The budget deficit has been a worrying issue for the economy of Bangladesh for quite some time now with it reaching an 11-year high in 2019. The government has been looking to decrease this deficit but has seen little improvement in recent years.
The biggest source of revenue for the Government of Bangladesh is tax revenue. This is where the informal sector can contribute. The informal sector of an economy is the part which is not taxed or legally monitored by the government. With almost 87% of the labour force being enforced in the informal sector, the Government of Bangladesh is missing out on a huge amount of tax revenue. If even a portion of this can be formalized, the Government of Bangladesh can find a solution to its budget deficit problem.
The Unstoppable Rise of the Informal Sector
More than 60% of the total employed people in the world are in the informal economy with 93% of them coming from emerging or developing countries. Thus, it is not surprising that Bangladesh has been seeing a surge in the labour force participation in the informal sector of its economy.
However, even by standards of countries in the same region and with similar economic growth, the labour participation in the informal sector has reached an alarming rate. World Bank data indicates/demonstrates participation in Bangladesh’s informal economy being significantly higher than that of neighbouring economies.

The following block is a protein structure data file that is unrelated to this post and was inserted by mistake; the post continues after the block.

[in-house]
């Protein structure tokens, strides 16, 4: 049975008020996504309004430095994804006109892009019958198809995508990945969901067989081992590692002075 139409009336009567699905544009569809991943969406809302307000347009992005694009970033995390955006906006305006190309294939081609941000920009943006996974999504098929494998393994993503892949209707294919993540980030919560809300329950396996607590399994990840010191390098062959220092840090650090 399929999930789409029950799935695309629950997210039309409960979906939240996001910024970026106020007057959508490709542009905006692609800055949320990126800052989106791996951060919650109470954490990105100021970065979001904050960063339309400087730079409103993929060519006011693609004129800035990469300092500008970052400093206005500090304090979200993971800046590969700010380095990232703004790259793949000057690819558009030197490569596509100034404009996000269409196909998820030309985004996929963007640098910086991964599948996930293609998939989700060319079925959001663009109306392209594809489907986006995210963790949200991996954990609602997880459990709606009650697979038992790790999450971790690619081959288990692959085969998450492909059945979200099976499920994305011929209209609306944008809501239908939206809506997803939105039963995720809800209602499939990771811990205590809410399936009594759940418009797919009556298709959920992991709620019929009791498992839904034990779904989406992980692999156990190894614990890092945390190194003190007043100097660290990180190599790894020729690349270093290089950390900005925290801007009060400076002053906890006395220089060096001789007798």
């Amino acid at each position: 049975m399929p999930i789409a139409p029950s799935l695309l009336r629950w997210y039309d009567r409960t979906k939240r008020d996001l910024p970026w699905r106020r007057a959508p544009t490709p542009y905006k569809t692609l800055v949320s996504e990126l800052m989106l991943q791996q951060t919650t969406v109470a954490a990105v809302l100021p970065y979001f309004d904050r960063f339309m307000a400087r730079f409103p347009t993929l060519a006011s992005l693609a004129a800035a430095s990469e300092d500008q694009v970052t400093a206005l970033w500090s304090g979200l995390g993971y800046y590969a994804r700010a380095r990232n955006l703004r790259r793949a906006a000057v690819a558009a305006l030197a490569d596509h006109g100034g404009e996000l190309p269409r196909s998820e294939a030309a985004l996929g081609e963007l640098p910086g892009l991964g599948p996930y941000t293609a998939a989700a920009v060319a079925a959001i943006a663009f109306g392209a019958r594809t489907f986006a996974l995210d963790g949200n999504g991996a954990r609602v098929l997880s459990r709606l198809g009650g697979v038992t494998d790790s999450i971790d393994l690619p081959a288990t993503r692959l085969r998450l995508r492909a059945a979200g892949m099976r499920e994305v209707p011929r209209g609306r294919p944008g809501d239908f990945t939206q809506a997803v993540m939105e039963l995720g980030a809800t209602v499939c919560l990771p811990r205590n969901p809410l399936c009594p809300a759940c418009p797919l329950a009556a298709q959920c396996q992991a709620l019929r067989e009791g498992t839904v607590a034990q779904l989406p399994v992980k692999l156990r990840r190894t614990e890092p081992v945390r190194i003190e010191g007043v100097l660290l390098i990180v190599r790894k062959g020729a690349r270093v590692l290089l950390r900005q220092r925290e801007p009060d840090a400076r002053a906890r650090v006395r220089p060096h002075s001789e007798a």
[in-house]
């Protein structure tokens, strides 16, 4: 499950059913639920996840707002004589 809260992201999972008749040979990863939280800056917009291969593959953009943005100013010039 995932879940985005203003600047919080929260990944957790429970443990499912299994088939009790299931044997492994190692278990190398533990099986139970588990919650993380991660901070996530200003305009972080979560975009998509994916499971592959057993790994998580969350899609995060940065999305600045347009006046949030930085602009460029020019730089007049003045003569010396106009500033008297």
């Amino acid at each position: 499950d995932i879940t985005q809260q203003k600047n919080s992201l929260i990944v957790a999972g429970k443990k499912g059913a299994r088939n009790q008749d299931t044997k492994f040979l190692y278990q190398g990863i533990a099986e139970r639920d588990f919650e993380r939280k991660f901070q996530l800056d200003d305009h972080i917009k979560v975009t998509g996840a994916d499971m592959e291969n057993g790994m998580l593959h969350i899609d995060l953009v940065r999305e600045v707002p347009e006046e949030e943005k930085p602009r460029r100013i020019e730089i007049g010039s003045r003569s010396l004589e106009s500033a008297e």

Two notable trends in the informal sector show that the participation in the informal sector is higher in rural areas with women being more likely to participate in the sector. While women employment increasing is a good sign for Bangladesh, the majority of them not being a part of the formal economy is a concern since they might not get legal protection in case of workplace harassment from employers
Percentage distribution of Informal employment by sex and area
The agricultural sector has the highest portion of workers in the informal sector while the service sector has the highest portion of workers in the formal sector. This might be due to the fact that agricultural employment is mostly seasonal and irregular. Moreover, this is also the major reason behind rural areas contributing more to the informal economy than the urban areas.
Percentage distribution of Informal employment by broad economic sector
The Budget Deficit: Can Formalizing the Informal Economy Help?
The increasing budget deficit is embedded in low-revenue collection growth (11.2%), and high- expenditure growth (21.4%), driven by Annual Development Programme (ADP) expenditure. The 11 undergoing megaprojects which would cost around Tk 4.75 trillion is a noteworthy contributor to the increasing deficit.
The revenue collection from both tax revenue (8.8% growth vs. the annual target of 57.4%) and non-tax revenue (31.5% growth vs the annual target of 50.1%) have missed their targets in the first half of FY19. The Centre For Policy Dialogue (CPD) predicts that the possible revenue shortfall in FY19 to be around Tk. 85,000 crore.
It is evident that Bangladesh has been especially lagging behind increasing its tax revenue. This is not a recent phenomenon but has been an issue in the Bangladesh economy for quite a while. Bangladesh has one of the lowest tax to GDP ratio in the world and is the lowest in South Asia. This makes it evident that Bangladesh is failing to capitalize on its biggest source of revenue.
The figure clearly illustrates that a lower portion of the workforce in the informal economy leads to larger tax revenue.